FORT MYERS, Fla. – As temperatures rise in Southwest Florida, just the thought of exercising outside can make you feel weak. WINK News Fitness expert Mike Drumm was in the studio with tips to beat the heat.
Time your Exercise: Sun and humidity levels are highest during the midday, and so you’re at greater risk for dehydration, sunburn and heat exhaustion during this time. To minimize the effects of the weather, work out in the early morning (before 10am.) or late evening after 7.
Wear the Right Clothing: Everyone, especially seniors, should dress for the weather with light-colored and loose-fitting clothes to help feel cooler and more comfortable. Or other fabrics designed to wick away moisture will help keep your body cooler. It’s not sweating itself that cools your body, but rather the evaporation of sweat. So avoid wearing clothing that soaks up sweat but doesn’t allow it to evaporate.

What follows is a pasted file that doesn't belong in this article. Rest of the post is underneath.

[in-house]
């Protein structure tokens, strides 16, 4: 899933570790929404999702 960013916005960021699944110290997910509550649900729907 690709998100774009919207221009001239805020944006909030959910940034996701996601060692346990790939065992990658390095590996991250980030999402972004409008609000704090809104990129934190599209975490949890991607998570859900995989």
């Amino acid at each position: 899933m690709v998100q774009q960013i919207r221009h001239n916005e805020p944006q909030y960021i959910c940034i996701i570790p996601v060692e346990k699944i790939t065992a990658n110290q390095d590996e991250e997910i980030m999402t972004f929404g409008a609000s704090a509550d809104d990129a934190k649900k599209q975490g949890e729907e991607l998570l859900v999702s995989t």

Protect Your Eyes and Skin: Everyone, young and old, should wear sunscreen when outdoors. The elderly especially need the extra sun protection to help keep them healthy. Hats are also a great idea, especially for those with light colored hair and those with only distant memories of a full head of hair. Wearing sunglasses can protect your eyes from harmful UV rays and preserve your vision.
Stay Hydrated: The more you sweat, the more you’ll need to rehydrate to avoid heat cramps, exhaustion, or worse, heat stroke. Make sure to carry a bottle of water with you. You’re better off drinking a small amount more frequently than downing a lot of water all at once. Seniors are more susceptible to dehydration than younger people because they lose their ability to conserve water as they age. They also can become less aware of their thirst and have difficulty adjusting to temperature changes. Aim to drink 6 to 8 glasses of water per day. Be sure those drinks are non-alcoholic and decaffeinated, they may taste good, but they will only further your dehydration.